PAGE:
In the past decade, corruption has been high on the agenda of governments and international bodies such as the United Nations, the World Bank and the Organisation for Economic Cooperation and Development, reflecting a growing consensus among academics and policymakers that its prevalence is stifling progress. But measuring corruption remains a significant challenge to formulating effective anti-corruption policy. Richard Rose and Caryn Peiffer argue that instead of basing estimates of corruption on perception alone, we need hard data based on the actual incidence of bribery.
The main challenge with perception-based measures pioneered by Transparency International and the World Bank is that perceptions may differ significantly from reality. Various attempts to respond to this have tried to measure corruption directly, such as the World Bank’s Enterprise Surveys, which asked: “Did you or any member of your households pay a bribe in the last one year when using public services?” Rose and Peiffer’s book draws on a unique database of the experience of more than a quarter of a million people in 119 countries, taken from five major multinational surveys of bribery: Afrobarometer, Eurobarometer, the Latin American Public Opinion Project, the Life in Transition Survey and the Global Corruption Barometer. The focus is on bribes paid for everyday public services that directly affect more than 1.6 billion people annually.
Using these data, the authors highlight some interesting facts: in countries where the press is most free, the likelihood of paying a bribe is reduced by 13 percentage points. Similarly, lower contact with public officials, greater availability of public services and reduced regulation are linked to lower incidences of bribery.
Although the estimates provided by surveys cited here are better than the perception indexes, they may not be free from bias. Respondents who are not supporters of a current government may overstate the incidence of bribery; a polluting businessman who is benefiting from bribing environmental inspectors may not want to reveal it. Hence, some researchers have attempted to measure corruption by observing it directly. Benjamin Olken of the Massachusetts Institute of Technology and Patrick Barron of the World Bank observed the bribes that truck drivers paid to police on routes to and from the Indonesian province of Aceh. On some 300 trips, they noted more than 6,000 illegal payments, representing 13 per cent of the per-unit cost of the trip. Ritva Reinikka of the World Bank and Jakob Svensson of Stockholm University estimated a staggering 87 per cent leakage rate in education grants to schools in Uganda. John McMillan and Pablo Zoido of Stanford University documented the case of a secret police chief in Peru during Alberto Fujimori’s presidency who bribed judges and politicians with sums ranging from $3,000 to $50,000 per month, and paid $1.5 million per month to a TV channel to control the media.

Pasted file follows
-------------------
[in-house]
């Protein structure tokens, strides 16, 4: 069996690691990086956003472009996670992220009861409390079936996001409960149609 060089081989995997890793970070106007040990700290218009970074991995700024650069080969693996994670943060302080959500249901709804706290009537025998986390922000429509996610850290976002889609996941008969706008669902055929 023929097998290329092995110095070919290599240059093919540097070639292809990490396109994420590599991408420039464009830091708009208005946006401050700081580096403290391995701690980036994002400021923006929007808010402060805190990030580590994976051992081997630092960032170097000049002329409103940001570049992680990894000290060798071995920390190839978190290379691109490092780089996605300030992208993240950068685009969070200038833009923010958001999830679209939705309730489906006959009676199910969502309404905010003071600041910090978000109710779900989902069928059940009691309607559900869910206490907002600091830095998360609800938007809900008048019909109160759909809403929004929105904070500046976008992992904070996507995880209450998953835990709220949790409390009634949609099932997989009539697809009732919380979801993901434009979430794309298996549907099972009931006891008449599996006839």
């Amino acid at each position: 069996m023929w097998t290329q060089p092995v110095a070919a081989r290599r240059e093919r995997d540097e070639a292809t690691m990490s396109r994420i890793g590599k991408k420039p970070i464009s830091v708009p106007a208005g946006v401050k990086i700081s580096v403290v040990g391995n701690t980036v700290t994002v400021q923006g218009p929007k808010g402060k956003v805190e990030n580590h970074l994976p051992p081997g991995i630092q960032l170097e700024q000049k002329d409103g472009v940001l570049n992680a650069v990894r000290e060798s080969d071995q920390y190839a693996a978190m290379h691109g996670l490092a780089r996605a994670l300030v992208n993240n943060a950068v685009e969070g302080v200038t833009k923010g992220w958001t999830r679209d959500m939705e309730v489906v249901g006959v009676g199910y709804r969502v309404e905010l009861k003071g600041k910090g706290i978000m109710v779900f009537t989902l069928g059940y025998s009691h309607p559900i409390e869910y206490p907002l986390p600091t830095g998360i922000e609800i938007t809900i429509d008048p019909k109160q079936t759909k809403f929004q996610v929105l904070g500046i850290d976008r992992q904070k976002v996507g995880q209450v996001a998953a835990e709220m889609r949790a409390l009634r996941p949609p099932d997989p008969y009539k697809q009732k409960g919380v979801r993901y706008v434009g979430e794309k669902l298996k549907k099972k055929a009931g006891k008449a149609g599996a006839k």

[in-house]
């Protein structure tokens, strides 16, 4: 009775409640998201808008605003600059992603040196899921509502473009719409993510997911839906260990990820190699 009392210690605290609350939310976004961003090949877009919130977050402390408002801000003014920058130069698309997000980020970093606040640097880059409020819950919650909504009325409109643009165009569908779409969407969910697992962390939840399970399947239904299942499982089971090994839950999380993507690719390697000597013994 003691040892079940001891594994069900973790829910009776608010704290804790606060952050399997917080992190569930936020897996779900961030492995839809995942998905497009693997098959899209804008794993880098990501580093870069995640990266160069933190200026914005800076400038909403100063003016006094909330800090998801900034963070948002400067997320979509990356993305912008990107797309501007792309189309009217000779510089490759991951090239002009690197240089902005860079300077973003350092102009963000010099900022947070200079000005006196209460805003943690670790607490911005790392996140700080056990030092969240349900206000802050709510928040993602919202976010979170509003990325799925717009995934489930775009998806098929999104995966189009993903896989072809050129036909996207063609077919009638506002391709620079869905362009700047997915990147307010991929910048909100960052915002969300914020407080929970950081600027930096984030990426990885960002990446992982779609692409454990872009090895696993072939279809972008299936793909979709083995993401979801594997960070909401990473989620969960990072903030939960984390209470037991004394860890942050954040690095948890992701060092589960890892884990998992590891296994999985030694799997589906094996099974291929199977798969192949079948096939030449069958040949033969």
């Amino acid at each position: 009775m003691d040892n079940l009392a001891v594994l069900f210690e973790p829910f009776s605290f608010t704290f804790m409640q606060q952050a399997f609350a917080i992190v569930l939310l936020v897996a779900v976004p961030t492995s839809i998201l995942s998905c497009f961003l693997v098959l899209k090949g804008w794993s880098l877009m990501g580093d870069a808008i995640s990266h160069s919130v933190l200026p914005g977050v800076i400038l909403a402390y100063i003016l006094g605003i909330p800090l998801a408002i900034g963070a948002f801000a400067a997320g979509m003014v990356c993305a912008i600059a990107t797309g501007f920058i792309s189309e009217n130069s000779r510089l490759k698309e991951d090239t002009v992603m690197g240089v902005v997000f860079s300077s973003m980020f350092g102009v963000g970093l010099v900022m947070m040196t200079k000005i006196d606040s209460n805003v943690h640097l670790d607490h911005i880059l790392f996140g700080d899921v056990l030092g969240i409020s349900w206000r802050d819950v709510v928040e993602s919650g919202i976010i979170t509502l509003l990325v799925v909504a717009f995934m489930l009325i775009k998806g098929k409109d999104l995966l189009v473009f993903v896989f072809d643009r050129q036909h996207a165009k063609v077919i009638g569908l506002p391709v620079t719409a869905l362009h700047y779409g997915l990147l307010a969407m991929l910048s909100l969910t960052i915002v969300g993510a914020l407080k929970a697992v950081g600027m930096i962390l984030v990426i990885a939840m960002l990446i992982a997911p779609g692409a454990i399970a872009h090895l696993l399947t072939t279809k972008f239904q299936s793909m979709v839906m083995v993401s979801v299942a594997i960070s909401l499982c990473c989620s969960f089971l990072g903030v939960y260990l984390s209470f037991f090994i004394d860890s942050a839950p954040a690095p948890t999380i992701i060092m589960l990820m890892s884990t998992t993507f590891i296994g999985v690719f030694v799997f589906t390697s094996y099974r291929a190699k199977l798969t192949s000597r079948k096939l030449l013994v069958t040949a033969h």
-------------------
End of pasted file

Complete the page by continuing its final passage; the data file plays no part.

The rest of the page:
The authors propose very broad strategies to reduce corruption, such as increased transparency and contactless service delivery. These policies have weaknesses of their own, however. A contactless service delivery may reduce accessibility in countries with high illiteracy and low infrastructure. Raising transparency may cause bribe-payers and bribe-takers to become more sophisticated and clandestine. While more needs to be done in terms of proposing effective anti-corruption policies, the comparative analysis undertaken in this book using hard data is a great starting point.
M. Emranul Haque is senior lecturer in macroeconomics, University of Manchester.
Paying Bribes for Public Services: A Global Guide to Grass-Roots Corruption
By Richard Rose and Caryn Peiffer
Palgrave Macmillan, 124pp, £45.00
ISBN 9781137509666 and 9673 (e‑book)
Published 10 February 2015